Taking a Galaxy’s Temperature

by Nicholos Wethington on December 9, 2010

The image above shows the variation in temperature over the span of NGC 5813. The outline encircles a region 367,000 light years in diameter, and the temperatures indicated are in millions of degrees. Red indicates warmer temperatures, blue cooler. This image uses information from the Chandra X-Ray Observatory and optical imaging from the Sloan Digital Sky Survey (SDSS). Image Credit: Credit: X-ray: NASA/CXC/SAO/S.Randall et al., Optical: SDSS

The role that supermassive black holes play in the formation of galaxies is a “hot” topic in astronomy. Using the Chandra X-Ray Observatory, an international team of astronomers have been able to create a temperature map of one galaxy, NGC 5813, which is located in the Virgo III Group of galaxies. The new map shows in unprecedented detail the history of various periods of activity of the Active Galactic Nucleus (AGN), which is associated with a supermassive black hole that resides at its center. They found that regular outbursts of the AGN maintained the temperature of the gas in the region of the galaxy, continually reheating the gas that would otherwise have cooled down.

Paper co-author Dr. Scott Randall of the Chandra Mission Planning Team at the Harvard-Smithsonian Center for Astrophysics said, “Although there are other systems that show AGN outburst shocks, this is still the only system where unambiguous shocks from multiple outbursts are seen. This allows us to directly measure the heating from shocks, and directly observe how often these shocks take place. Thus, at present NGC 5813 is *uniquely* well suited to the study of AGN heating.”

By studying images taken by the Chandra X-Ray Observatory, and combining these observations with those taken by the Giant Metrewave Radio Telescope (GMRT) and the Southern Astrophysical Research Telescope (SOAR), they were able to make out large cavities produced by periods of activity in the supermassive black hole. The researchers were able to determine that there were three pairs of large cavities, which corresponded to active outbursts of the galactic nucleus 3 million, 20 million and 90 million years ago (from our perspective here on Earth).

What makes the galaxy NGC 5813 especially suited to this study is its relative isolation from other galaxies that could influence the formation of these cavities – it is an older galaxy that is relatively undisturbed, allowing for these cavities in the gas to persist over such a long time period.

Current models of galaxy formation must take into account just how much of an influence the output of the supermassive black hole at the center of a galaxy has on the formation of stars within the galaxy, and the evolution of the shape and size of the galaxy as a whole. This process of “AGN feedback” has a dramatic influence on how the galaxy takes shape. The research by Dr. Randall, et. al shows an intimate portrait of this process.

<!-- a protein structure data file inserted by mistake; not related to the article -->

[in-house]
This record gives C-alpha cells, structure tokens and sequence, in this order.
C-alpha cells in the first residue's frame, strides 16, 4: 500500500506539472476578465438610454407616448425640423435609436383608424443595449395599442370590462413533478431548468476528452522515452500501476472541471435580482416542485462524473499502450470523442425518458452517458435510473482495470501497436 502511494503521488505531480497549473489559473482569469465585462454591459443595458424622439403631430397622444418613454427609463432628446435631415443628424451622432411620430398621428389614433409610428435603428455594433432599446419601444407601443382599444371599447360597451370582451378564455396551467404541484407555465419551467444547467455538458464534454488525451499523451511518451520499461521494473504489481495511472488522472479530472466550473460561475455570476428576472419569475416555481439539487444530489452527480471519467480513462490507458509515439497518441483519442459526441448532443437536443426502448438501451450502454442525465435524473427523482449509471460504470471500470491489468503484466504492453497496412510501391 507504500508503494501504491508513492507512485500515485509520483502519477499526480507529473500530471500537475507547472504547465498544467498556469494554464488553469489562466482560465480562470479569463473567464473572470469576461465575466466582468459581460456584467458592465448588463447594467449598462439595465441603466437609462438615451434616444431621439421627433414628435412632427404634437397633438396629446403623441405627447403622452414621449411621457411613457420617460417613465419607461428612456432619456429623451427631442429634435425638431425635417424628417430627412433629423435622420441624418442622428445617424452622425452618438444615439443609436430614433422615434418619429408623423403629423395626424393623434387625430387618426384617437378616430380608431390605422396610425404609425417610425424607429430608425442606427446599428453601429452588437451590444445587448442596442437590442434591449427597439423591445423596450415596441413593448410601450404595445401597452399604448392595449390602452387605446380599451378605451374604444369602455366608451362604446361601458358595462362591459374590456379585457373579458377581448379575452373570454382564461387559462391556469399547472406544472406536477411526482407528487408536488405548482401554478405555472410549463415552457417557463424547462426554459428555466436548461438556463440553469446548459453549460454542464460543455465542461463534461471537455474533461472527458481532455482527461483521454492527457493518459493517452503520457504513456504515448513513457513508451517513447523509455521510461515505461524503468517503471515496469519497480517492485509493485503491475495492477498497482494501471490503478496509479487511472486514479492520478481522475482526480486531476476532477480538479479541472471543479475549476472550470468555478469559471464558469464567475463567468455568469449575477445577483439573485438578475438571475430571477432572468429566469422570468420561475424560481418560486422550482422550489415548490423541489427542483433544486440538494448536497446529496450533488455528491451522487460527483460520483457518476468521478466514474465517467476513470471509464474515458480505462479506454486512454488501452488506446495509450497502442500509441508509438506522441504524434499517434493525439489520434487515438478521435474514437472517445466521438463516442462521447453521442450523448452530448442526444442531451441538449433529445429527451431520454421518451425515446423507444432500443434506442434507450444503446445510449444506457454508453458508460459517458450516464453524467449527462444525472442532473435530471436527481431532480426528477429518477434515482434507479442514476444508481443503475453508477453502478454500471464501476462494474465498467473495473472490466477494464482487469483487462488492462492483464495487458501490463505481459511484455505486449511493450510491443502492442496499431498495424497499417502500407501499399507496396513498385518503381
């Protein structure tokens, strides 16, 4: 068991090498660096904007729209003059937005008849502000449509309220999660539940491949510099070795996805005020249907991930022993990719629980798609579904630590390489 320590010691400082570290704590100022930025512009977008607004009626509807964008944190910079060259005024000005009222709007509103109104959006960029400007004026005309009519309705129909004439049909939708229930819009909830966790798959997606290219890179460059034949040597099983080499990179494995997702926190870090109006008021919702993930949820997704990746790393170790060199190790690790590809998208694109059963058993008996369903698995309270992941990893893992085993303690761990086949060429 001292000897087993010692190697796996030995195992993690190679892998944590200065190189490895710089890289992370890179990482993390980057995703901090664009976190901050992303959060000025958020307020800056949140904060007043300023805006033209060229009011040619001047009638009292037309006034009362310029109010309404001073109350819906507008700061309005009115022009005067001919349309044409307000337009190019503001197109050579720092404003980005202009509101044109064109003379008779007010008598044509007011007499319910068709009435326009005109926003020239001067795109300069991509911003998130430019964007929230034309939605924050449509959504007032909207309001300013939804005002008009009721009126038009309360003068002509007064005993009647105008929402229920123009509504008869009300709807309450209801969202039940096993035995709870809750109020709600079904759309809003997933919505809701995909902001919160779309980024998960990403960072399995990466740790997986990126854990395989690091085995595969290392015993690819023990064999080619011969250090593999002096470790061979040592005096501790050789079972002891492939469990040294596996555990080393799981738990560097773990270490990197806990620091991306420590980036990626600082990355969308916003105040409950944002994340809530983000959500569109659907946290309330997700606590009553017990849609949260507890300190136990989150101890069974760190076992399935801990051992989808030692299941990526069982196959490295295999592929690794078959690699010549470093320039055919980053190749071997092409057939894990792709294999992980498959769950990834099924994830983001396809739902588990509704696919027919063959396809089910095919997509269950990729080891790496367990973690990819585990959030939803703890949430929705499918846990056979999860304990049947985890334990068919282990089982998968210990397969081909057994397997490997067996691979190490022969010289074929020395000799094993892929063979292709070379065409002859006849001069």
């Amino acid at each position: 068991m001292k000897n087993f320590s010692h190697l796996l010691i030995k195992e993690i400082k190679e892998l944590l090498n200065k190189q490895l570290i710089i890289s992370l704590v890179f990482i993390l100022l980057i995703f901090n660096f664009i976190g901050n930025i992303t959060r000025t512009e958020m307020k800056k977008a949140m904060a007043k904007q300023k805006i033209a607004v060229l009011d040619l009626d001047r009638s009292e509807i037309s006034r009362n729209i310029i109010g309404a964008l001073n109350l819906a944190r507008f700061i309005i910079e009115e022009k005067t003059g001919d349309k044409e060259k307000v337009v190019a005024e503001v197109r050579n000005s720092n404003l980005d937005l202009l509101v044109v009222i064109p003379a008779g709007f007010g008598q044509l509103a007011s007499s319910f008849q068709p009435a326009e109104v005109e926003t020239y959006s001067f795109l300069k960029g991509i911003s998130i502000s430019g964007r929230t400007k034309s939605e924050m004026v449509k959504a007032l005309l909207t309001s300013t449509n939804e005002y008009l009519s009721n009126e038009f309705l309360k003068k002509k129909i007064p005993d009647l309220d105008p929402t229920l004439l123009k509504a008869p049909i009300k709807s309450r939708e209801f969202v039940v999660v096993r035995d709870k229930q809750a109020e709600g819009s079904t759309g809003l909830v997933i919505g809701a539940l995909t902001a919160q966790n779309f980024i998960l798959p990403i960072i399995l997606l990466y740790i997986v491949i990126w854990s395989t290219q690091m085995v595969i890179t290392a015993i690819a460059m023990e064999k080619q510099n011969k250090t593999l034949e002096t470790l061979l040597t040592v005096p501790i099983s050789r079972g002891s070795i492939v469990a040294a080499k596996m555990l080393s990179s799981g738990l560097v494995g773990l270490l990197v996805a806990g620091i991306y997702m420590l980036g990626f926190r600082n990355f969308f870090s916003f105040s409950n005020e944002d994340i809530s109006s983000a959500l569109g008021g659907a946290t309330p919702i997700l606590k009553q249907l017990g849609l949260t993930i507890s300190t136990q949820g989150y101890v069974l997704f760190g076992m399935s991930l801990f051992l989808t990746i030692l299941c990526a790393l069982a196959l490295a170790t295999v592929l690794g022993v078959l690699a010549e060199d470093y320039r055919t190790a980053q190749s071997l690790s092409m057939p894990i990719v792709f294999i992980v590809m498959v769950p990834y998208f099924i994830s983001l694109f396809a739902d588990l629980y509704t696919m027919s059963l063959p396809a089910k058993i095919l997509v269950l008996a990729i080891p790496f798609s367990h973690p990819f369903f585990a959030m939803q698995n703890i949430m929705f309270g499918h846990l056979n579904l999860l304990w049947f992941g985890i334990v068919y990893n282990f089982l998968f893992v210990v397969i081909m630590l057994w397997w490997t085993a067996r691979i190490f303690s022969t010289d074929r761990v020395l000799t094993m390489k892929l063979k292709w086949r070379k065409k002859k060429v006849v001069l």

Dr. Randall explained, “This is an important result for stellar formation and galaxy evolution. The AGN heats the gas, preventing it from cooling and forming large amounts of stars. There have been several galaxy evolution models proposed that require this kind of “AGN feedback” near the centers of galaxies to explain the observed differences in galaxies. Here we show explicitly that this kind of feedback can and does take place, at least in this system.”

A labeled image of the various shock waves and cavities formed by the activity of the AGN. Image Credit: Credit: NASA/CXC/SAO/S.Randall et al.

As you can see in the image directly above, various outbursts of the AGN create shock waves in the gas near the center of the galaxy. As these shock waves expanded and the galaxy evolved over millions of years, the heat generated by the shocks spread outwards and into the gas surrounding NGC 5813. The gas between all of the galaxies in a cluster is called the intracluster medium (ICM). The heat – which is produced by the friction of the gases at the edge of each of the shock waves – radiates outward into the surrounding gas, increasing its temperature.

The output of the jets streaming from the supermassive black hole in the center vary over a span of roughly 10 million years, and the amount of energy that each outburst puts out is rather variable – the difference between the last two largest outbursts, for example, is almost an order of magnitude.

This process is cyclical, though the details of the mechanisms involved are still a topic that isn’t completely understood.

Dr. Randall explained this process as follows:

“…the gas cools radiatively, and flows in towards the AGN. The cool gas is rapidly accreted by the black hole, dirving [sic] an energetic outburst. The outburst heats the gas (via shocks), stopping the inflow and starving the AGN. The gas is then able to cool once more, and the cycle repeats, with, in this case, a period of about 10 million years. However, the fine details of how the jet and the ICM interact are not currently well uderstood [sic], and it is not clear how well this simple model describes reality. Our goal with the upcoming deep Chandra observation is to better understand the details of this process, most likely through comparisons with detailed numerical simulations.”

Further observations of NGC 5813 in the fall of 2011 using Chandra are in the works, Dr. Randall said. The results of their analysis will be published in the Astrophysical Journal. A preprint version of the paper, “Shocks and Cavities from Multiple Outbursts in the Galaxy Group NGC 5813: A Window to AGN Feedback,” is available on Arxiv.

Sources: Chandra press release, Arxiv paper, email interview with Dr. Scott Randall

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